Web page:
Hegemonic discourse is that which is widely understood, often taken as truth, and yet not necessarily true.  US media—new sites, movies, music, popular culture in general—all work to set the hegemonic discourse for the country, and in many cases, work to establish negative images of that which is not American.  Hegemonic discourse is most dangerous when it propagates stereotypes and false identities of those who struggle to have their own voices heard; the common example today is the conflation of Muslim, Arab, and Terrorist that many media outlets hawk to the general US population.  Another is the conflation of Eastern Europe with villainy, and Nina Khrushcheva who “teaches at New York’s New School [and] follows how Russians are portrayed in American entertainment [estimates that] the prevalence of Russians as villains hasn’t really abated since the days of the Cold War” (Brook, 2014).  Through the Western lens of movies produced within and extolling US culture—particularly action and political dramas—Eastern Europe is clearly defined as backwards, criminal, or evil.  It seems nuclear plans are always falling into Eastern European hands or the protagonist just barely makes a clean getaway from the Russian mafia.  Indeed, “from a sadistic former KGB operative in The Avengers to the Russian evildoers in A Good Day to Die Hard, there’s certainly been no shortage of Russian villains on screen” (Brook, 2014).  What these portrayals distract from—other than a clear labeling of “other” toward Eastern Europeans—is the number of celebrated actors and actresses, such as Mila Kunis, who are from those same geographical locations.  It seems that once made “American” their identity as “Eastern European” fails to threaten them.  Hegemonic discourse, and that which favors certain individuals such as successful celebrities, fuels a double standard within US media to dictate what is “good” and what is “bad”.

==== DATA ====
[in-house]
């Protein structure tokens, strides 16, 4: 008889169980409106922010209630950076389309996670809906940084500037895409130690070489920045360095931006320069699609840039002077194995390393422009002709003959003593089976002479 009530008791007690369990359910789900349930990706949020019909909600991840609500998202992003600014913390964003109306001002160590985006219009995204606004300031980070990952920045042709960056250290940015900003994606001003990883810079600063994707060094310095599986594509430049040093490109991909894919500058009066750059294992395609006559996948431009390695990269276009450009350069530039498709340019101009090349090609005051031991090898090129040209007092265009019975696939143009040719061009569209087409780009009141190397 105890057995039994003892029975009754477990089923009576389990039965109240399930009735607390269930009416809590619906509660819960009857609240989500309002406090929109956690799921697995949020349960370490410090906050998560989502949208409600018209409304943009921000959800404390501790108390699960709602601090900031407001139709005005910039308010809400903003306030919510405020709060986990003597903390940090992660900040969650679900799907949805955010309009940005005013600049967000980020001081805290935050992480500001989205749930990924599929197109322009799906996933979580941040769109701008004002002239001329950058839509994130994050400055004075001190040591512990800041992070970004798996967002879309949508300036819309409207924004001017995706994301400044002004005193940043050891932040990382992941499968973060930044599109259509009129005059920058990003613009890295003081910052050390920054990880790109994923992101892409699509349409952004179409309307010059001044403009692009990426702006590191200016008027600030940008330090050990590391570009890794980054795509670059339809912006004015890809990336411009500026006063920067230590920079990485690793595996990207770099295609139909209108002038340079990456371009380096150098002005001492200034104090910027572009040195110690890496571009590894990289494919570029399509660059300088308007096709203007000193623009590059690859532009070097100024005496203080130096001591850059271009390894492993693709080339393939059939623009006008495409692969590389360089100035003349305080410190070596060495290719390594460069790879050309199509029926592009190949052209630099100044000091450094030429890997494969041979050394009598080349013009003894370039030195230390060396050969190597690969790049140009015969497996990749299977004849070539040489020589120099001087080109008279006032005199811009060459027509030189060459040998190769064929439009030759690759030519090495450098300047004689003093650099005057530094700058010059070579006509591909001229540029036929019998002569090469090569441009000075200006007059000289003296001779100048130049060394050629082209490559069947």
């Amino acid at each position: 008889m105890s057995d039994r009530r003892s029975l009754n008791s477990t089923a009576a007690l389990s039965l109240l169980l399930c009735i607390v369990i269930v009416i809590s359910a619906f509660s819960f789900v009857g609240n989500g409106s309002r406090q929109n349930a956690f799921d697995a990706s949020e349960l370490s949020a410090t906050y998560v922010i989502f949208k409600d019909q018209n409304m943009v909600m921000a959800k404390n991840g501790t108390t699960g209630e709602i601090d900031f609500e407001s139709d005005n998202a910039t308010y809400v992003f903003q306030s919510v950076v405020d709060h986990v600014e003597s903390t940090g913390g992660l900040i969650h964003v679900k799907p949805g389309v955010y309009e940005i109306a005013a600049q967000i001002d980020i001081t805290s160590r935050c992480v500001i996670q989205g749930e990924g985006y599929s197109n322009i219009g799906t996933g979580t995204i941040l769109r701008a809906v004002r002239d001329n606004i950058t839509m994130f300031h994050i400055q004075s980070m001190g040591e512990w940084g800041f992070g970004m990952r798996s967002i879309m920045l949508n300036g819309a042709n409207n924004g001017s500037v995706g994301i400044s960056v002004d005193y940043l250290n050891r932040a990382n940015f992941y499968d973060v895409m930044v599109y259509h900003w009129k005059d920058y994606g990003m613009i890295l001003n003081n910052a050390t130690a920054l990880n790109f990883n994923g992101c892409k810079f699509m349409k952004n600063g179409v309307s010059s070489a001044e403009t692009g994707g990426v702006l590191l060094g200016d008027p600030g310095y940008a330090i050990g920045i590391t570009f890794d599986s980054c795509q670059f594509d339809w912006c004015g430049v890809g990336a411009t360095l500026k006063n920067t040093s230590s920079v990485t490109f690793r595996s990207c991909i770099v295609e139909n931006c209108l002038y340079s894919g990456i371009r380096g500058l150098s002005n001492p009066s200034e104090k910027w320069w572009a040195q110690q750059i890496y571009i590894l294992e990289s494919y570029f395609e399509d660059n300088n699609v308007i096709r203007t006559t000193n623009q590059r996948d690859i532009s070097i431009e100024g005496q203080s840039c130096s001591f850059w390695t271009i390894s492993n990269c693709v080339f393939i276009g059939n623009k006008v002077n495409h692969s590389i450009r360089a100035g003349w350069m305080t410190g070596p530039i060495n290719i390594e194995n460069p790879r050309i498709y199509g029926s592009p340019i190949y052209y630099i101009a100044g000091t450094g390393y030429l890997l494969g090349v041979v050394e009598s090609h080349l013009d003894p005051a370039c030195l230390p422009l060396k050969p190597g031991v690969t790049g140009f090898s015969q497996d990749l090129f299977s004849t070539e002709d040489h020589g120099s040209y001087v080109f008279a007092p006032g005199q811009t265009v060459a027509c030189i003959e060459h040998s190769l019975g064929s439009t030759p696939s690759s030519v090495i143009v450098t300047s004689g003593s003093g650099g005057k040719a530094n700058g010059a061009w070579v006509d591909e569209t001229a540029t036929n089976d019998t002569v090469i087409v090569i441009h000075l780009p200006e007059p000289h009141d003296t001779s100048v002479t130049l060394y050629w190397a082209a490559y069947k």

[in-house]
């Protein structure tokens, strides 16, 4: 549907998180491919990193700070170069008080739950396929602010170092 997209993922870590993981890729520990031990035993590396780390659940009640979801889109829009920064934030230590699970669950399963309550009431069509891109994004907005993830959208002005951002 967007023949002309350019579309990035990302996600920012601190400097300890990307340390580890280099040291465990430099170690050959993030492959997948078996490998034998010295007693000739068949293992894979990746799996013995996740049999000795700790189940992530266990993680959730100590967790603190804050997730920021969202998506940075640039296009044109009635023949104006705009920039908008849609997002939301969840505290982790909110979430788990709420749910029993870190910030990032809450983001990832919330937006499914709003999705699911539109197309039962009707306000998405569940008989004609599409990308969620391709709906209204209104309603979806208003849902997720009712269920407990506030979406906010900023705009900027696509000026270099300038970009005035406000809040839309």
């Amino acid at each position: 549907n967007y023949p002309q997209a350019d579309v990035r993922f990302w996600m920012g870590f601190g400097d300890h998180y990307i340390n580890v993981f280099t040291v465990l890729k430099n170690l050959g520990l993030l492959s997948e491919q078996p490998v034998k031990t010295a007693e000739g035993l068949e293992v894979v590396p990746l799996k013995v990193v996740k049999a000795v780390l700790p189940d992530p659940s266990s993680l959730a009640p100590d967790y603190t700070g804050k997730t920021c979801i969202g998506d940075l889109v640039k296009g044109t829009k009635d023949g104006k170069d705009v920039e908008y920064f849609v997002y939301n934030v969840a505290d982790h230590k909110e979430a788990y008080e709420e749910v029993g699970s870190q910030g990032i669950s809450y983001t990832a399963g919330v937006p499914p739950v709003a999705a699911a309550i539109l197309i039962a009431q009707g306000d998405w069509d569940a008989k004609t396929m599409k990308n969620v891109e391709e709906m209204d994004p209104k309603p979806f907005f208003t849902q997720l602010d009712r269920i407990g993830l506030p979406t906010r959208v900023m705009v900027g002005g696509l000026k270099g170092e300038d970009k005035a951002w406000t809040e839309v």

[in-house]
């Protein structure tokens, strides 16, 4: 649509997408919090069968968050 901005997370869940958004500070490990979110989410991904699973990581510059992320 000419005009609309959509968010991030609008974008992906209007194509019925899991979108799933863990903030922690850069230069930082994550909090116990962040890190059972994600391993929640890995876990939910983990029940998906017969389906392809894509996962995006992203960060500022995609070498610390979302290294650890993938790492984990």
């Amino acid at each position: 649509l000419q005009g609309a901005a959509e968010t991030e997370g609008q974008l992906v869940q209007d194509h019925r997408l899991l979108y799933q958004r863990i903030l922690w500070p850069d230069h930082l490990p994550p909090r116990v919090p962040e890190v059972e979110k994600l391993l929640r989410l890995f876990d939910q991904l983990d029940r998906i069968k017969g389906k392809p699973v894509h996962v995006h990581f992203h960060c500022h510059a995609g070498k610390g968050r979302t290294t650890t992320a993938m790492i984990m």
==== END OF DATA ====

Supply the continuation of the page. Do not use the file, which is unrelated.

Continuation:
As the Guardian points out, when Western news sources report on “the ‘propaganda’ activities of Vladimir Putin’s regime” (Robinson, 2016), they fail to acknowledge that their news is propaganda as well.  In this way, Western cultures (predominantly those of Western Europe and the United States) work to reaffirm themselves as champions of truth and liberty, while reinforcing the backwardness of Eastern cultures.  Yet, “a substantial body of research conducted over many decades highlights the proximity between western news media and their respective governments, especially in the realm of foreign affairs” (Robinson, 2016), which should reveal that Western cultures are just as agenda-driven as the Eastern counterparts they point fingers at.

One may ask then where to begin debunking hegemonic discourse and how to pursue a more accurate portrayal of another culture’s experience.  Feminism seems an unlikely place to find answers for some, but the study and analysis of gender in relation to power and global contexts renders some striking truths to the East-West paradigm.  The same stereotypes that are applied to Eastern European villains in US movies are often reaffirm by Western feminists’ visions of Eastern European women.  A simple first step to analyzing the misconceptions around Eastern Europe through the Western lens can be found in Tatiana Tolstaya’s “Women’s Lives” and Beth Holmgren’s article, “Bug Inspectors and Beauty Queens: The Problems of Translating Feminism into Russian”.